This commitment forms part of the NASC’s Head for Heights campaign, aimed at changing how mental health is approached and acted upon in the scaffolding industry.
The NASC was inspired to launch this campaign after statistics published earlier this year revealed the scale of mental health issues suffered by people working in the scaffolding and access and wider construction industries – and the fatal consequences they often bring.
Every year more than 400 construction workers commit suicide. Stress, anxiety and depression also account for a fifth of all work-related illnesses.
Additionally, a Construction News ‘Mind Matters’ survey revealed that 55% of respondents had experienced mental health issues and one in four workers had considered taking their life.
The Lighthouse Construction Industry Charity also revealed that demand for its range of support services was rising and that more than 18% of those it provided financial assistance to were scaffolders and roofers.
Robin James said: “Mental health is a huge issue in the scaffolding and access industry but sadly one that often goes by without notice. By signing the Time to Change Employer Pledge we’re doing our bit to raise awareness of the need to change attitudes towards mental health and wellbeing in the industry.
“As the voice of the scaffolding industry, we encourage other scaffolding industry companies to follow suit.”
Des Moore, NASC President and CEO of TRAD Group, which has also signed the pledge, added: “It’s crucial that we shine a greater spotlight on mental health and wellbeing in our industry and encourage more people to speak out without stigma or prejudice if they feel like they need support.
“A broken bone is obvious. However, an individual can easily hide a mental health problem. This is a safety risk factor not just for them, but also their teammates working in a dynamic but also – as we all know – very demanding environment.”
The National Access and Scaffolding Confederation is proud to have signed the Building Mental Health Charter as part of its ongoing drive to promote positive mental health practices.
By signing the Charter, the NASC has pledged to provide awareness and understanding of the impact of poor mental ill health to our workforce as well as our 250+ members and provide assistance to signpost workers to support in their communities.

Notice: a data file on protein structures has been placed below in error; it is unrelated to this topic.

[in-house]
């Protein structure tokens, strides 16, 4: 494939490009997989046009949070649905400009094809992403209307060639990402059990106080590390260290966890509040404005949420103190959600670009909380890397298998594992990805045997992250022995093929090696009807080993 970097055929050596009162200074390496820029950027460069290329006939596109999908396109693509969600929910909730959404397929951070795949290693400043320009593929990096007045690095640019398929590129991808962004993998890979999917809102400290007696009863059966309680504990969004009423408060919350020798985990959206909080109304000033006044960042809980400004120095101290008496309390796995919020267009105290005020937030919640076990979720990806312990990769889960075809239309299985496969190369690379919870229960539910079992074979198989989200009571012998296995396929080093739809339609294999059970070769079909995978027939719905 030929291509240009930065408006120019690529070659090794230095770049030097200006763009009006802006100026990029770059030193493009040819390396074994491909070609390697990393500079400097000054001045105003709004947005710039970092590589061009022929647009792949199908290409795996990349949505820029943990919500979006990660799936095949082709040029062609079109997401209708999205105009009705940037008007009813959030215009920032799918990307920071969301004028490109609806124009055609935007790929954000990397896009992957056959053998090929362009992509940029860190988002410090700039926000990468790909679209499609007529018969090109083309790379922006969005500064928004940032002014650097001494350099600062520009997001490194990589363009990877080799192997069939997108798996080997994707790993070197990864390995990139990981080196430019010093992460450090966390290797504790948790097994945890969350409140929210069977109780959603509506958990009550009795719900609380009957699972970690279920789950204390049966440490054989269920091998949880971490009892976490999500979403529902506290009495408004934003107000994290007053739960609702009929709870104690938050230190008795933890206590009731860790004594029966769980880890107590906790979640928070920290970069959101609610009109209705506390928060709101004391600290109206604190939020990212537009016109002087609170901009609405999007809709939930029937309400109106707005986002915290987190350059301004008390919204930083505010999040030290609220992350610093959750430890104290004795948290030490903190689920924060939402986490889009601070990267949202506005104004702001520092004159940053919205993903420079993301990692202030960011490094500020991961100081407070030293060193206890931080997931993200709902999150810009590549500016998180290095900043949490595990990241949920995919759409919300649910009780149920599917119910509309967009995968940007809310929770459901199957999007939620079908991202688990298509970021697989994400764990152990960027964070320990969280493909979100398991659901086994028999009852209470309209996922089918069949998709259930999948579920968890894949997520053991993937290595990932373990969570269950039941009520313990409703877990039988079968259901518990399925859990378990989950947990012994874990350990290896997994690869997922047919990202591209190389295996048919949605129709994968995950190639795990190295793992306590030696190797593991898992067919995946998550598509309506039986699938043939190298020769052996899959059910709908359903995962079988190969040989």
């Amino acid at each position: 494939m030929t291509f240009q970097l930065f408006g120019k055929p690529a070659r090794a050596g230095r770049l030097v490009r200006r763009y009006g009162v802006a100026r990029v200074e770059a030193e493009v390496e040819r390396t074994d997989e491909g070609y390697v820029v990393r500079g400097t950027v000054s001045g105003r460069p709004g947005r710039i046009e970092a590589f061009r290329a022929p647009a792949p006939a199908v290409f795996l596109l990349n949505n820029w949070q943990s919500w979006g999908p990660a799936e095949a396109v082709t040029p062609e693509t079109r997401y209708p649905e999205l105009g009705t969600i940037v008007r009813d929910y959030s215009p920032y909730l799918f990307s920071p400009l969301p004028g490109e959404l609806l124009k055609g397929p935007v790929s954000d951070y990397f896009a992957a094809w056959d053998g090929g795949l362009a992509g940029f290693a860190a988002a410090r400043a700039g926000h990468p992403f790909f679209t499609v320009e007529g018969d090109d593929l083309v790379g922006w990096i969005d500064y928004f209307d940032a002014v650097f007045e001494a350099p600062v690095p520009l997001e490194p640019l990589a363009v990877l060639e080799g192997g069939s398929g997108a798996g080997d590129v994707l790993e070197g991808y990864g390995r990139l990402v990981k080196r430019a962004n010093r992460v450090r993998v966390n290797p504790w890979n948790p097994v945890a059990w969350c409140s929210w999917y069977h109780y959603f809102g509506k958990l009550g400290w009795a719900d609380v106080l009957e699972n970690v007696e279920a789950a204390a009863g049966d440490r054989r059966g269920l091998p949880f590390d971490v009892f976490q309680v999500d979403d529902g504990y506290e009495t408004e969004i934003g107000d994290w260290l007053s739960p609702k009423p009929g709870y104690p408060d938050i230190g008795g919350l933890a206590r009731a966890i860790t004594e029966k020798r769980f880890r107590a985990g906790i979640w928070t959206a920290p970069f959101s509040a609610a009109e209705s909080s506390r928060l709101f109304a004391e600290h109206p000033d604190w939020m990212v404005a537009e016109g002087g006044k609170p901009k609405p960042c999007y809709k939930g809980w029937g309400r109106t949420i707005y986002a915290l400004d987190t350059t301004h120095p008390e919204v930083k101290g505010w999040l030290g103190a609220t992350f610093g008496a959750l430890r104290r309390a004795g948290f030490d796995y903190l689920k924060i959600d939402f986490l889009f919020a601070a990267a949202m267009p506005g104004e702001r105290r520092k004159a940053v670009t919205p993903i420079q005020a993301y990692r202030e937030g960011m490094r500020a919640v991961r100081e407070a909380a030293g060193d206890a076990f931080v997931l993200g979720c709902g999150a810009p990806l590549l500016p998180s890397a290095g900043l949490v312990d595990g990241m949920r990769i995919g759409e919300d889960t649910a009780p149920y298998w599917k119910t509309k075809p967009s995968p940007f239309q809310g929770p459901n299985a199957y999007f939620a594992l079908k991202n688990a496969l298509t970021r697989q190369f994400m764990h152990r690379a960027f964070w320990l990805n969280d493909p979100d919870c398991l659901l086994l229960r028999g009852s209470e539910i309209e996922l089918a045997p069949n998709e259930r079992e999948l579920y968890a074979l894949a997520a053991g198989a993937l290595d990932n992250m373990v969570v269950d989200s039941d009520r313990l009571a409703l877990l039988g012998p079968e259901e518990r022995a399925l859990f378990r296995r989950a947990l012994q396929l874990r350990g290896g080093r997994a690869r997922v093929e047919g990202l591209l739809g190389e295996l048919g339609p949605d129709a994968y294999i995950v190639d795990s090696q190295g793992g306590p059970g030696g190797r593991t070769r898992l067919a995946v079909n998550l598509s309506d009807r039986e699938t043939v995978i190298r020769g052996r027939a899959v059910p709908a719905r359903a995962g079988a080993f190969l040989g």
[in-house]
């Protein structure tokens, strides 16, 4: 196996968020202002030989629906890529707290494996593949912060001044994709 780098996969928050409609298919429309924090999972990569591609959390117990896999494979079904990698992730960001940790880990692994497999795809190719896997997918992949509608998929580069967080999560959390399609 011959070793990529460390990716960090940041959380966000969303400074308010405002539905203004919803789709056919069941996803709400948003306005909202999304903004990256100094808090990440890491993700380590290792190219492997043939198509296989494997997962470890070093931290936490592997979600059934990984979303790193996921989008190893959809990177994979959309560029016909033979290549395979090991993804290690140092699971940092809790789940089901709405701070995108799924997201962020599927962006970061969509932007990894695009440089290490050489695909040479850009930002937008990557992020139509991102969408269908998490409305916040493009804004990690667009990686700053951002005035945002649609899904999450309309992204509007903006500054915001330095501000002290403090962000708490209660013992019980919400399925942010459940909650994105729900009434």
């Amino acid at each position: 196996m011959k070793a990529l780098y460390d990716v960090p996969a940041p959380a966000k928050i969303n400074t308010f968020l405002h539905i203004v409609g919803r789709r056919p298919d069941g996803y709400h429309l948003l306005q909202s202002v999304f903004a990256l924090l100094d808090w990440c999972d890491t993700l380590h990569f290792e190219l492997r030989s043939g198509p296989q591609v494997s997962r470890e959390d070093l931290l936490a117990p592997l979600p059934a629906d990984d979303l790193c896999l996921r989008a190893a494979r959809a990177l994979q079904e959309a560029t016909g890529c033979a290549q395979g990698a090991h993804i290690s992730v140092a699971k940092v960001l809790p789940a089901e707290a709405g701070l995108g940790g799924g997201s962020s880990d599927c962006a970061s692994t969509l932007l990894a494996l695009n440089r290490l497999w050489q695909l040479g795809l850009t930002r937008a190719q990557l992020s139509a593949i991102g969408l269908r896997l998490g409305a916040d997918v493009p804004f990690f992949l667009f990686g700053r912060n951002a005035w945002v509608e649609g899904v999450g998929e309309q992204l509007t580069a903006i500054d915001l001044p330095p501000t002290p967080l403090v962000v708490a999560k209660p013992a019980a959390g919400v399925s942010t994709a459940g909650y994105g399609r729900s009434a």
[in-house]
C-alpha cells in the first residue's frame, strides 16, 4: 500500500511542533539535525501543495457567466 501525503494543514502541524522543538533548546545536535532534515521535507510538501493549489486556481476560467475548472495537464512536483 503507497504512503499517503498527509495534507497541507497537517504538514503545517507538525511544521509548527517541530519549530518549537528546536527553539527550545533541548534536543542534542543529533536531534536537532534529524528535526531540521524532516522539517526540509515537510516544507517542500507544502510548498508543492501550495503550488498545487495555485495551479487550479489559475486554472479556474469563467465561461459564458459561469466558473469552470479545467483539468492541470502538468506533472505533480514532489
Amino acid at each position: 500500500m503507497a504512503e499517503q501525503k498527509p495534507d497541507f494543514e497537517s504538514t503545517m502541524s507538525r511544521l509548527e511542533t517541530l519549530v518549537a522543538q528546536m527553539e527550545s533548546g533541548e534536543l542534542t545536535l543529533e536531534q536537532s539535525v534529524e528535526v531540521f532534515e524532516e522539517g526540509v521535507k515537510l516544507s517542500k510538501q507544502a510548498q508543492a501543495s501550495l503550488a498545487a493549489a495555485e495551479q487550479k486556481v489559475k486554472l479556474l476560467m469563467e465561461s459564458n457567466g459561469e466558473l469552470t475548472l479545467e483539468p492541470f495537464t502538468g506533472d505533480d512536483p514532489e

The NASC is keen to raise awareness of the need for greater mental health support and guidance in the scaffolding industry and wider construction sector and is currently developing a mental health policy guide, which will be made available to members in the New Year.
The National Access and Scaffolding Confederation has today launched its Head for Heights campaign, aimed at changing how mental health is approached and acted upon in the scaffolding industry.
The campaign will see the NASC attempt to break down the stigma surrounding mental health and wellbeing and raise awareness of the simple steps companies can take to introduce a proactive approach to tackling these issues in a sensitive manner – and the positive impact this can have.
As part of the Head for Heights initiative, the NASC will sign the Time to Change Employer Pledge, a growing social movement established to end mental health discrimination, and is urging NASC members to follow suit.
According to Time to Change, one in four people experience a mental health problem every year and half of those affected say that the associated isolation and shame is worse than the condition itself.
Robin James, NASC Managing Director, said: “We are delighted to launch our Head for Heights campaign and also sign the Time to Change Employer Pledge, demonstrating our commitment to addressing how mental health is viewed in the industry.
“There is a stigma surrounding mental health, one that is felt particularly keenly in a male-dominated industry such as scaffolding and access. That’s why we’re so keen to support people and help them find the confidence to speak up, and also support businesses looking to step up their mental health and wellbeing support.”
TRAD Group CEO and NASC President has spoken about the mental breakdown he suffered as a 26-year-old and the lessons construction can learn from experiences like his.
In an interview with Construction News, Mr Moore said: “For at least a month, there were days I just wouldn’t get out of bed and try to face the day. The only reason I got through it as I did is because my wife Debbie fully supported me and managed to get me through it.”
For a long time, only a handful of people knew about this period of his life because, in construction, you just don’t talk about this sort of thing – especially if you’re ambitious.
“I kept it to myself because I think it was always [the case] – and still is now – that people would actually perceive it as being a weakness, and a barrier to you being promoted to a senior position where you end up with a greater level of responsibility,” he explains.
“In fairness, I probably haven’t felt like that for the last 10 years.”
Mr Moore became president of the NASC in 2017 and decided the time was right to help reverse the idea that mental health is not something you talk about in construction.
“I felt it would be appropriate given that I am president of the NASC and it’s a big industry issue,” he says. “I have got to this position and I had a serious mental health incident many years ago – it hasn’t stopped me.”
Speaking about how businesses across the industry should establish support structures, Mr Moore said: “It needs to be something taken on board by the CEO and the senior people, getting all the staff involved, and it needs to be something for their individual company.
“It should just be something you’re doing on a consistent basis because, ultimately, it’s just good business. That’s it.”
The NASC's SG38:19 Guidance on Mental Health and Wellbeing is available for free download.